done by different methods. The Al2O3 coating produced by anodizing is typically 2µm to 25µm thick, and consists of a thin
non-porous barrier layer next to the metal with a porous outer layer that can be sealed by hydrothermal treatment.
Hydrothermal method of sealing is done by dipping aluminium substrate in boiling de-ionized water or steam for 20-30
minutes for sealing the pores in non-dyed coatings. Long immersions can be done but it reduce abrasion resistance by 20% and
hence not a completely effective method. Oxide on the surface and pores reacts to make a hydrated metal oxide (Al 2O3.H2O)
with a different structure, and a lower density when compared to the metal oxide (Al 2O3). Because of its lower density, the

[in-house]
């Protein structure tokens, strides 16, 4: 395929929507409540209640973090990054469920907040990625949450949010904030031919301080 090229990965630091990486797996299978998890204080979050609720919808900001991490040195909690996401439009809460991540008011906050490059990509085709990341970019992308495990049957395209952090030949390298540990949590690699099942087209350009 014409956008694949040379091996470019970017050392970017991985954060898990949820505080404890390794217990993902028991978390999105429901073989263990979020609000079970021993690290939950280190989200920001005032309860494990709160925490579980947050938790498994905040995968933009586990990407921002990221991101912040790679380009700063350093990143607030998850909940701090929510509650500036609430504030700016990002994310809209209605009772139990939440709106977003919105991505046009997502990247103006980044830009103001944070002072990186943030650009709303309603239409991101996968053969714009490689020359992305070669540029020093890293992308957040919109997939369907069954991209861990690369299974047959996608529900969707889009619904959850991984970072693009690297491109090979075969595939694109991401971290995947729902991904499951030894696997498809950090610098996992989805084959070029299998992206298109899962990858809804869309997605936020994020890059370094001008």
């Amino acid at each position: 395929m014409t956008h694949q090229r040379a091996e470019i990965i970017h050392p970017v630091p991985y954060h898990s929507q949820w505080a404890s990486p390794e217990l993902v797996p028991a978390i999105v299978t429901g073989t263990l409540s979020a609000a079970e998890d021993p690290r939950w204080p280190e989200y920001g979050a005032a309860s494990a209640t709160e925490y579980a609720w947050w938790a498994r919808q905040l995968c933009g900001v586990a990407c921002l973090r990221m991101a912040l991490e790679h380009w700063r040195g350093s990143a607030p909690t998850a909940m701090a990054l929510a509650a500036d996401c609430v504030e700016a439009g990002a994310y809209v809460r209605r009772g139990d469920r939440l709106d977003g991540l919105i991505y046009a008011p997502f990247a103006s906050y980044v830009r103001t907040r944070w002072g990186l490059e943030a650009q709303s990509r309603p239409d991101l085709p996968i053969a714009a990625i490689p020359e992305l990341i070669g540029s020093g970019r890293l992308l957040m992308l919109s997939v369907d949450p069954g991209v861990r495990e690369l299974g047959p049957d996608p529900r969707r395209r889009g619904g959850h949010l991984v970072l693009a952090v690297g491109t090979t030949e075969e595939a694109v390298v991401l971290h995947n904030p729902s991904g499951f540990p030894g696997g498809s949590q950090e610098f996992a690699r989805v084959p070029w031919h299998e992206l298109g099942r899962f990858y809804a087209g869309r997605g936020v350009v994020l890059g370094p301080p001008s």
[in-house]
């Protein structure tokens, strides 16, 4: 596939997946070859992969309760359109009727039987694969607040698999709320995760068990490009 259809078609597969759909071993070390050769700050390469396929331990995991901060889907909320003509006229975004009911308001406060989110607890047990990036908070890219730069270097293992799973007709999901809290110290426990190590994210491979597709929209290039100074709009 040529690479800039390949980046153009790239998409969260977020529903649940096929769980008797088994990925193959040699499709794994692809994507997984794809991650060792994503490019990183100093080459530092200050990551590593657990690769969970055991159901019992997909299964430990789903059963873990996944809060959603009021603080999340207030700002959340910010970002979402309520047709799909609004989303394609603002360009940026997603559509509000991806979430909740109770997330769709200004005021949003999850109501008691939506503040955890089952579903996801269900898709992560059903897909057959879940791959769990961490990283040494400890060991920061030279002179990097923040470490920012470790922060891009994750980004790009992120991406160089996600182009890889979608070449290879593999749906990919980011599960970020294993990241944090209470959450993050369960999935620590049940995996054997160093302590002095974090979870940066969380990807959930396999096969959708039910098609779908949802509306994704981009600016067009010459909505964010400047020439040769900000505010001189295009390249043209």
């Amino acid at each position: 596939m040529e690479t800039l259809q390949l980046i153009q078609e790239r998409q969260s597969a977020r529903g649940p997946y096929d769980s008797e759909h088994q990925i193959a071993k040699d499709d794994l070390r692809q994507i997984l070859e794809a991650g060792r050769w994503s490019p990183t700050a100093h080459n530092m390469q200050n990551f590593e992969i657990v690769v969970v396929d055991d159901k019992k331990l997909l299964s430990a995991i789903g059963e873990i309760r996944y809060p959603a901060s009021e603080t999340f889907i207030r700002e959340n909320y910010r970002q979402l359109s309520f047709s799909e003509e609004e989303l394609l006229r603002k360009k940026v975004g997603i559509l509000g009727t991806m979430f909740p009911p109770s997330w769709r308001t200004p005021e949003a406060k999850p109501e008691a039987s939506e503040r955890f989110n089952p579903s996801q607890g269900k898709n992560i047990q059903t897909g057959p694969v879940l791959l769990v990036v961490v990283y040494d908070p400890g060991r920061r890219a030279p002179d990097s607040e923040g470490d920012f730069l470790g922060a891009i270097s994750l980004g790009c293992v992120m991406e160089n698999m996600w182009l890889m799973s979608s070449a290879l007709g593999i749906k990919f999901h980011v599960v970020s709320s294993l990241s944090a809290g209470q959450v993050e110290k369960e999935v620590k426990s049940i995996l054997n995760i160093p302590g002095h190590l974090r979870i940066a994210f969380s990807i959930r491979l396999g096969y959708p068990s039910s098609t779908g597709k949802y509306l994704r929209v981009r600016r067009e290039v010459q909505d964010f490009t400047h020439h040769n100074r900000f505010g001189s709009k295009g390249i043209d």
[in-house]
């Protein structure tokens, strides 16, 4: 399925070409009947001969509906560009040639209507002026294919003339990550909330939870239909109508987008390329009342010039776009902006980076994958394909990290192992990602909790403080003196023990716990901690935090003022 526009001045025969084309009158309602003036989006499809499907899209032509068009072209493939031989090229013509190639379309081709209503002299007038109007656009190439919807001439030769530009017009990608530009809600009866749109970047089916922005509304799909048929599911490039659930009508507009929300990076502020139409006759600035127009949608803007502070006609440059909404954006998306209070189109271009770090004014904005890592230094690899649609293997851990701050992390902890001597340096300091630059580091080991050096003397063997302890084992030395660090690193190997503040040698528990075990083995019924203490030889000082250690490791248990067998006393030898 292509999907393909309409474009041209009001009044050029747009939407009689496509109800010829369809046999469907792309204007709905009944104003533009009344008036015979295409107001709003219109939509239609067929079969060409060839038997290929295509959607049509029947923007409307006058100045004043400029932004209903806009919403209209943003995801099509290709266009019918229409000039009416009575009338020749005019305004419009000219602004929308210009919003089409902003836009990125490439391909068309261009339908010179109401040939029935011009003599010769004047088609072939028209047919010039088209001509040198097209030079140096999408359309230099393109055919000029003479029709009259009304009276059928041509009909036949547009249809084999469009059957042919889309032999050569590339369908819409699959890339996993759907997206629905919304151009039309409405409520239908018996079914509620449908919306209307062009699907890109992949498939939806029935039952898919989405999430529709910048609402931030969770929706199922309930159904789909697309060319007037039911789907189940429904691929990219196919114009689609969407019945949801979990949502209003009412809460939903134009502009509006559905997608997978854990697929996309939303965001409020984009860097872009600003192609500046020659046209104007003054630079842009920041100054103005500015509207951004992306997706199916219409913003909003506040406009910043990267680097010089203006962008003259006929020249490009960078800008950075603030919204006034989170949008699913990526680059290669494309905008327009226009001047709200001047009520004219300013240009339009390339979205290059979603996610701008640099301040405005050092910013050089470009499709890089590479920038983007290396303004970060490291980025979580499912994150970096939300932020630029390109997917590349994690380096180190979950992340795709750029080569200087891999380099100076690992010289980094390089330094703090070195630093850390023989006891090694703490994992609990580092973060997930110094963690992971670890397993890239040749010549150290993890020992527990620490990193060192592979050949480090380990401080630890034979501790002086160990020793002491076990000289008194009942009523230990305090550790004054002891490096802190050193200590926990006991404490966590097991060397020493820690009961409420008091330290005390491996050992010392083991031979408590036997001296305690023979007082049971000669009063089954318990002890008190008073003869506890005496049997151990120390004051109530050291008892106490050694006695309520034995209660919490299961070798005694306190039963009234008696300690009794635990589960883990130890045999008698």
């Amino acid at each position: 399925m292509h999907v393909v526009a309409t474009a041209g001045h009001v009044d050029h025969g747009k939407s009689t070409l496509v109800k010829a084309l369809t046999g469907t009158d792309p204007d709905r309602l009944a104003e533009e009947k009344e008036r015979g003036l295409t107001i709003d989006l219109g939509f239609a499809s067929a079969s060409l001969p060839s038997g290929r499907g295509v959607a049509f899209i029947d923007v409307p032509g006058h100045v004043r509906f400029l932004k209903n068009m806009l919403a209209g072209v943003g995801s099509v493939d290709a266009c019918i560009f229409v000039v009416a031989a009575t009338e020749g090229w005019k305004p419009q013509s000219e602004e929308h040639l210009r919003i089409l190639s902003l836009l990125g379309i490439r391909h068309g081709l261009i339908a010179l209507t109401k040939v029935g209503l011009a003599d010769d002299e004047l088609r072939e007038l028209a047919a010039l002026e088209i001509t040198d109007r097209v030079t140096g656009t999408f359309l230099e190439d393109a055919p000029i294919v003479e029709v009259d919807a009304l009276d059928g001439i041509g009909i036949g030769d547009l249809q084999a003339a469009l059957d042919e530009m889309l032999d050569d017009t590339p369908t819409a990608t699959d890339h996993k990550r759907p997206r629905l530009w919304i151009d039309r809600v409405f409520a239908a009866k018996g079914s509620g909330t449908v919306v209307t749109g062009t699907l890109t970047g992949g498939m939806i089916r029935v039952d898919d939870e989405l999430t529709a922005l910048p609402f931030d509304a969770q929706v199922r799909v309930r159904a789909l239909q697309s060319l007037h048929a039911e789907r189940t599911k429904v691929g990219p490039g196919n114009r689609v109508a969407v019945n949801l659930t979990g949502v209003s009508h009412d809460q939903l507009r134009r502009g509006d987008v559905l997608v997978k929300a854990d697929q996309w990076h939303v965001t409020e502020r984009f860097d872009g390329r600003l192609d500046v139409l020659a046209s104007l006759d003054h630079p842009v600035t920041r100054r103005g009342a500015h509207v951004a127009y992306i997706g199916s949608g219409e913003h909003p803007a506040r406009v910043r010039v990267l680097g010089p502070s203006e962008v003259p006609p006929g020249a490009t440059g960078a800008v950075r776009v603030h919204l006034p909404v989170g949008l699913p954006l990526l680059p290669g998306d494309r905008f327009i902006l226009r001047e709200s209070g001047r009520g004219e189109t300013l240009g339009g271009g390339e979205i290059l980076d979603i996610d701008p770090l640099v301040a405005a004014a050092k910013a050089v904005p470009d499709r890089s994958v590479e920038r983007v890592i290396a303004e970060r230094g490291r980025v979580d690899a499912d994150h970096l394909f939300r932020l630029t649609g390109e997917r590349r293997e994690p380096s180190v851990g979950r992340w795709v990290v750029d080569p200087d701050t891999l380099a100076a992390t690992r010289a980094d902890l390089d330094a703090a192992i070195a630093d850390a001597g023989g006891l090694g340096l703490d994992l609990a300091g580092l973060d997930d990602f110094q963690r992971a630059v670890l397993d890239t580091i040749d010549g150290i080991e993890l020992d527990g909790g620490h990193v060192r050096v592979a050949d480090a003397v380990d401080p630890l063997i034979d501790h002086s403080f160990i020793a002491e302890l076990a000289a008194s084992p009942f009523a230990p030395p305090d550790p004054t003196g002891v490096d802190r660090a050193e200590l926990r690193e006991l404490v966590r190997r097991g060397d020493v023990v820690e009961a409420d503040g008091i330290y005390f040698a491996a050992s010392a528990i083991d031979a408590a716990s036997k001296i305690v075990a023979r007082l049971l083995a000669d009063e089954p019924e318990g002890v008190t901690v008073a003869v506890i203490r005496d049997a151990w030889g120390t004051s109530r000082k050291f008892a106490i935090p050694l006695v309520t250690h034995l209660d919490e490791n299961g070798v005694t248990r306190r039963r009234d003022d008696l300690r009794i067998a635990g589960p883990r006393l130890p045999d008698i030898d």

hydrated metal oxide occupies more volume than the metallic oxide from which it is formed. Hydrated aluminium oxide fills the
pores makes it an impermeable layer that is stable under various environmental conditions. This method of sealing converts
Al2O3 to Al2O3.H2O. More solid crystalline hydrate form of Al2O3 occupies more volume than Al2O3 and hence the pores are
sealed. Cold sealing is done by impregnation of a sealant at room temperature.
This has become a popular method because of its less energy requirement. But the coatings sealed by this method are not
suitable for adhesives. Hot metal salt solutions such as a chromate or dichromate used in sealing improve corrosion resistance.
For dyed anodized parts, sealing is done in nickel acetate solution. Usually in commercial oxidation process, aluminium oxide is